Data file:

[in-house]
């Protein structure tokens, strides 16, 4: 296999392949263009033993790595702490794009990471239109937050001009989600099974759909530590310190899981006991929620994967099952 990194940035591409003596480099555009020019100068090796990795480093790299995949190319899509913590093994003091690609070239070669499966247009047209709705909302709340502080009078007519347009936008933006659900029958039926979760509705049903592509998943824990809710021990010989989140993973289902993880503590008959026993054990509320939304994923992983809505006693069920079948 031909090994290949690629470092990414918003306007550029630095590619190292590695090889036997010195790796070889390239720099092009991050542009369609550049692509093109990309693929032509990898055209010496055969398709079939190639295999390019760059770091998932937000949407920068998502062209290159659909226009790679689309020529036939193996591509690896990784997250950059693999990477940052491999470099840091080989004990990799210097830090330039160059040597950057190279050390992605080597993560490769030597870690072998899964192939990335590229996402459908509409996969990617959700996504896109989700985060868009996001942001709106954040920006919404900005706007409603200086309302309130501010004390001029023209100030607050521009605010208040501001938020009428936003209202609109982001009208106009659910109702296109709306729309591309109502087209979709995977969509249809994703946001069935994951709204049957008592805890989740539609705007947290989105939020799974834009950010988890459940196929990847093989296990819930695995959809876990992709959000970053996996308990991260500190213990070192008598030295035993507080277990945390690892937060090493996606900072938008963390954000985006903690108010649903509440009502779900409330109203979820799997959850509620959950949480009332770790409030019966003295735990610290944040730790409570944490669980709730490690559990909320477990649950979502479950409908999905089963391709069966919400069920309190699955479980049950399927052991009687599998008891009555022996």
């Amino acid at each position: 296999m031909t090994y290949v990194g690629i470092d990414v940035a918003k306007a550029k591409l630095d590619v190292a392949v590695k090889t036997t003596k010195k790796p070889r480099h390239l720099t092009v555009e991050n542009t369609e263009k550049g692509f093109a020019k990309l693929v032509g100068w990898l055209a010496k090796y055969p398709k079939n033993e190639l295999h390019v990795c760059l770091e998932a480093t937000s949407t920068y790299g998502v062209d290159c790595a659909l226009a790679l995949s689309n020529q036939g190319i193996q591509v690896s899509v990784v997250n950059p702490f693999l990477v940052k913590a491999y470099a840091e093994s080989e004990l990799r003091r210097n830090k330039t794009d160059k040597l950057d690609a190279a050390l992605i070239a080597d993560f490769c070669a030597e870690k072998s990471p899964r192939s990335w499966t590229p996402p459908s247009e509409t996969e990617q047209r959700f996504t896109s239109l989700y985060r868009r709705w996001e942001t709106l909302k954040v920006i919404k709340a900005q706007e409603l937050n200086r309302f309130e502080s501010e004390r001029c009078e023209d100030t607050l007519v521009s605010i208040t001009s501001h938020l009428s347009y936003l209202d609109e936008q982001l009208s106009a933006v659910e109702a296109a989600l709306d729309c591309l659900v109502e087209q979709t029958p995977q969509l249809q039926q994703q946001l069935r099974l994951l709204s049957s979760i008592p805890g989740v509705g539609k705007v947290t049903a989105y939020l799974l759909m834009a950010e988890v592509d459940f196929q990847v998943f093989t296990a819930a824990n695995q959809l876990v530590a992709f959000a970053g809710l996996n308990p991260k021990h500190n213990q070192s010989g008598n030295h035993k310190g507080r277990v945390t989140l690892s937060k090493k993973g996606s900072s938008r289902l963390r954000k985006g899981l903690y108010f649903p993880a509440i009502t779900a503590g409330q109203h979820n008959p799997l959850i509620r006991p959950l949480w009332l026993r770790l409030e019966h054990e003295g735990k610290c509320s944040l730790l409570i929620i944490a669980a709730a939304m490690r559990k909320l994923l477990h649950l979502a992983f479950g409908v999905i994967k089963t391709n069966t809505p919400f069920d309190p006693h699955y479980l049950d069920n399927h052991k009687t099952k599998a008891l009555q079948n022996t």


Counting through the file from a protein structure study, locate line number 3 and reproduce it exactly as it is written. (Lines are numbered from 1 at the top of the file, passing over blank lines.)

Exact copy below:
């Amino acid at each position: 296999m031909t090994y290949v990194g690629i470092d990414v940035a918003k306007a550029k591409l630095d590619v190292a392949v590695k090889t036997t003596k010195k790796p070889r480099h390239l720099t092009v555009e991050n542009t369609e263009k550049g692509f093109a020019k990309l693929v032509g100068w990898l055209a010496k090796y055969p398709k079939n033993e190639l295999h390019v990795c760059l770091e998932a480093t937000s949407t920068y790299g998502v062209d290159c790595a659909l226009a790679l995949s689309n020529q036939g190319i193996q591509v690896s899509v990784v997250n950059p702490f693999l990477v940052k913590a491999y470099a840091e093994s080989e004990l990799r003091r210097n830090k330039t794009d160059k040597l950057d690609a190279a050390l992605i070239a080597d993560f490769c070669a030597e870690k072998s990471p899964r192939s990335w499966t590229p996402p459908s247009e509409t996969e990617q047209r959700f996504t896109s239109l989700y985060r868009r709705w996001e942001t709106l909302k954040v920006i919404k709340a900005q706007e409603l937050n200086r309302f309130e502080s501010e004390r001029c009078e023209d100030t607050l007519v521009s605010i208040t001009s501001h938020l009428s347009y936003l209202d609109e936008q982001l009208s106009a933006v659910e109702a296109a989600l709306d729309c591309l659900v109502e087209q979709t029958p995977q969509l249809q039926q994703q946001l069935r099974l994951l709204s049957s979760i008592p805890g989740v509705g539609k705007v947290t049903a989105y939020l799974l759909m834009a950010e988890v592509d459940f196929q990847v998943f093989t296990a819930a824990n695995q959809l876990v530590a992709f959000a970053g809710l996996n308990p991260k021990h500190n213990q070192s010989g008598n030295h035993k310190g507080r277990v945390t989140l690892s937060k090493k993973g996606s900072s938008r289902l963390r954000k985006g899981l903690y108010f649903p993880a509440i009502t779900a503590g409330q109203h979820n008959p799997l959850i509620r006991p959950l949480w009332l026993r770790l409030e019966h054990e003295g735990k610290c509320s944040l730790l409570i929620i944490a669980a709730a939304m490690r559990k909320l994923l477990h649950l979502a992983f479950g409908v999905i994967k089963t391709n069966t809505p919400f069920d309190p006693h699955y479980l049950d069920n399927h052991k009687t099952k599998a008891l009555q079948n022996t």